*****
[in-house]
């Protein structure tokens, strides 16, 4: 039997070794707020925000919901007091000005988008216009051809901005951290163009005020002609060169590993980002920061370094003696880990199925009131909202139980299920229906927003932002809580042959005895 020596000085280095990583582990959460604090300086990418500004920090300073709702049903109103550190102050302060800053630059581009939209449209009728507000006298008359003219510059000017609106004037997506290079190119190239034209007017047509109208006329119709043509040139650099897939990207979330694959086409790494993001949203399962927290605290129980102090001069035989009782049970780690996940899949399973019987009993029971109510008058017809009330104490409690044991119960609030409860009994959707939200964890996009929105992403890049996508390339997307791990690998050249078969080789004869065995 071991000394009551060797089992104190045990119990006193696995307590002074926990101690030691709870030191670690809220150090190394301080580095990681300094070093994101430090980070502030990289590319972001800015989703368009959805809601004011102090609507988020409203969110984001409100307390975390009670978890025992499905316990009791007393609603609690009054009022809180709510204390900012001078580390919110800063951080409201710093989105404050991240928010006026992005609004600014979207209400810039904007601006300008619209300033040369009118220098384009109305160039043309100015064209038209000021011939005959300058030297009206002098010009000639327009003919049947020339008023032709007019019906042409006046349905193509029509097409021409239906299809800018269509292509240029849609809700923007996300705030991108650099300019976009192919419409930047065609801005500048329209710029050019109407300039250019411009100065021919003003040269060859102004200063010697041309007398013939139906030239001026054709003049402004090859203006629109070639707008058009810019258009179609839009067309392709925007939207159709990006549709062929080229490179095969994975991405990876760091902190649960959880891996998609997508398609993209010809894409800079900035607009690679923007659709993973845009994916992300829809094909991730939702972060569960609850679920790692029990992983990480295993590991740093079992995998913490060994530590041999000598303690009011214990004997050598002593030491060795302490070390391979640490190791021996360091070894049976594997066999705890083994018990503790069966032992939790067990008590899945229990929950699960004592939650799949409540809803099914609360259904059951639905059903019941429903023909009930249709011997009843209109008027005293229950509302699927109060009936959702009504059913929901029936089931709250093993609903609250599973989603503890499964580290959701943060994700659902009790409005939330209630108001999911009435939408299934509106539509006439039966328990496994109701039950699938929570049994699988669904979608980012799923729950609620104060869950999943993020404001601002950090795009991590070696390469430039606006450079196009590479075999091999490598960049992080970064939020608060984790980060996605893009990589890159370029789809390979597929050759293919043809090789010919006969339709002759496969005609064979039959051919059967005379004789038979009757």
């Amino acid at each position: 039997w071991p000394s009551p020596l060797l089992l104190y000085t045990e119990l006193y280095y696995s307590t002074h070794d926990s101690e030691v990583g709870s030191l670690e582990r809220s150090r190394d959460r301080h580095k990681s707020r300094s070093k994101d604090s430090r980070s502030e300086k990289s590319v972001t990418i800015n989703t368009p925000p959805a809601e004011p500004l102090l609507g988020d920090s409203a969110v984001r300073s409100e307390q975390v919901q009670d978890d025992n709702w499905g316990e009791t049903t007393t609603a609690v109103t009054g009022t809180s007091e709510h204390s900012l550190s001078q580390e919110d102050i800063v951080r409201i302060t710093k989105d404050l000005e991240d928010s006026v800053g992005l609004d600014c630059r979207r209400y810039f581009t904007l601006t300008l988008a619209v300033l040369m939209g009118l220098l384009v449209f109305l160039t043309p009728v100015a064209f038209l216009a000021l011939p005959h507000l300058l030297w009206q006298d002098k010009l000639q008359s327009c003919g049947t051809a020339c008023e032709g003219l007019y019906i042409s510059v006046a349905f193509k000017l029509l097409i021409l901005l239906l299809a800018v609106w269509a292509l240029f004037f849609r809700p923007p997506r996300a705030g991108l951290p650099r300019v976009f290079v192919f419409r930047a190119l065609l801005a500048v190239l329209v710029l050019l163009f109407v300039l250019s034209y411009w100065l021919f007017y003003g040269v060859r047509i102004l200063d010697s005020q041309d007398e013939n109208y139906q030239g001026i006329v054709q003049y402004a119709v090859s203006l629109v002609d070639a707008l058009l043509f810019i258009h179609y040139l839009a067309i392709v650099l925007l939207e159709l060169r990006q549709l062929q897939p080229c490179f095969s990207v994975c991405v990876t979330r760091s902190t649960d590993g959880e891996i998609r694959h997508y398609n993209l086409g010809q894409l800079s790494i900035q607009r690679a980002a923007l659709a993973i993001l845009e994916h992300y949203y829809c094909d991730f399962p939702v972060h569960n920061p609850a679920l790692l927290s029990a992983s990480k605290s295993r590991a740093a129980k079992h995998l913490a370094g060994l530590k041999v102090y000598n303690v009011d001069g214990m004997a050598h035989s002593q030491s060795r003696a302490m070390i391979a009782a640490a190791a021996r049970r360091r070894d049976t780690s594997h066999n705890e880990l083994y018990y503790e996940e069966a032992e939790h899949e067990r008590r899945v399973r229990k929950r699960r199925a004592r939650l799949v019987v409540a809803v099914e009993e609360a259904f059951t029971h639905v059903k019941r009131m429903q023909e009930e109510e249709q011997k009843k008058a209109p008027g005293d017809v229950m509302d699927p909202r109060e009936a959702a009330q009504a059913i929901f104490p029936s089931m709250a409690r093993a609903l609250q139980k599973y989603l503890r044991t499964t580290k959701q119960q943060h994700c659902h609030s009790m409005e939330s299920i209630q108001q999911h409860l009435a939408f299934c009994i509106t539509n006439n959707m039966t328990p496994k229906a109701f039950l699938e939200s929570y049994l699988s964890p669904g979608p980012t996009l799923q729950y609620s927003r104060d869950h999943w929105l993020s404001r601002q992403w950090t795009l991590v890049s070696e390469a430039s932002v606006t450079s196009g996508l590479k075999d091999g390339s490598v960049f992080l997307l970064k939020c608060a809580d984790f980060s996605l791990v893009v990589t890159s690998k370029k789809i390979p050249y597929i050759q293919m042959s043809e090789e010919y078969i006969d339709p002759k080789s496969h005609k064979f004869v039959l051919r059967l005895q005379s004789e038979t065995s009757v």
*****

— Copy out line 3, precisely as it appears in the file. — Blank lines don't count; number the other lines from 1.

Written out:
């Amino acid at each position: 039997w071991p000394s009551p020596l060797l089992l104190y000085t045990e119990l006193y280095y696995s307590t002074h070794d926990s101690e030691v990583g709870s030191l670690e582990r809220s150090r190394d959460r301080h580095k990681s707020r300094s070093k994101d604090s430090r980070s502030e300086k990289s590319v972001t990418i800015n989703t368009p925000p959805a809601e004011p500004l102090l609507g988020d920090s409203a969110v984001r300073s409100e307390q975390v919901q009670d978890d025992n709702w499905g316990e009791t049903t007393t609603a609690v109103t009054g009022t809180s007091e709510h204390s900012l550190s001078q580390e919110d102050i800063v951080r409201i302060t710093k989105d404050l000005e991240d928010s006026v800053g992005l609004d600014c630059r979207r209400y810039f581009t904007l601006t300008l988008a619209v300033l040369m939209g009118l220098l384009v449209f109305l160039t043309p009728v100015a064209f038209l216009a000021l011939p005959h507000l300058l030297w009206q006298d002098k010009l000639q008359s327009c003919g049947t051809a020339c008023e032709g003219l007019y019906i042409s510059v006046a349905f193509k000017l029509l097409i021409l901005l239906l299809a800018v609106w269509a292509l240029f004037f849609r809700p923007p997506r996300a705030g991108l951290p650099r300019v976009f290079v192919f419409r930047a190119l065609l801005a500048v190239l329209v710029l050019l163009f109407v300039l250019s034209y411009w100065l021919f007017y003003g040269v060859r047509i102004l200063d010697s005020q041309d007398e013939n109208y139906q030239g001026i006329v054709q003049y402004a119709v090859s203006l629109v002609d070639a707008l058009l043509f810019i258009h179609y040139l839009a067309i392709v650099l925007l939207e159709l060169r990006q549709l062929q897939p080229c490179f095969s990207v994975c991405v990876t979330r760091s902190t649960d590993g959880e891996i998609r694959h997508y398609n993209l086409g010809q894409l800079s790494i900035q607009r690679a980002a923007l659709a993973i993001l845009e994916h992300y949203y829809c094909d991730f399962p939702v972060h569960n920061p609850a679920l790692l927290s029990a992983s990480k605290s295993r590991a740093a129980k079992h995998l913490a370094g060994l530590k041999v102090y000598n303690v009011d001069g214990m004997a050598h035989s002593q030491s060795r003696a302490m070390i391979a009782a640490a190791a021996r049970r360091r070894d049976t780690s594997h066999n705890e880990l083994y018990y503790e996940e069966a032992e939790h899949e067990r008590r899945v399973r229990k929950r699960r199925a004592r939650l799949v019987v409540a809803v099914e009993e609360a259904f059951t029971h639905v059903k019941r009131m429903q023909e009930e109510e249709q011997k009843k008058a209109p008027g005293d017809v229950m509302d699927p909202r109060e009936a959702a009330q009504a059913i929901f104490p029936s089931m709250a409690r093993a609903l609250q139980k599973y989603l503890r044991t499964t580290k959701q119960q943060h994700c659902h609030s009790m409005e939330s299920i209630q108001q999911h409860l009435a939408f299934c009994i509106t539509n006439n959707m039966t328990p496994k229906a109701f039950l699938e939200s929570y049994l699988s964890p669904g979608p980012t996009l799923q729950y609620s927003r104060d869950h999943w929105l993020s404001r601002q992403w950090t795009l991590v890049s070696e390469a430039s932002v606006t450079s196009g996508l590479k075999d091999g390339s490598v960049f992080l997307l970064k939020c608060a809580d984790f980060s996605l791990v893009v990589t890159s690998k370029k789809i390979p050249y597929i050759q293919m042959s043809e090789e010919y078969i006969d339709p002759k080789s496969h005609k064979f004869v039959l051919r059967l005895q005379s004789e038979t065995s009757v």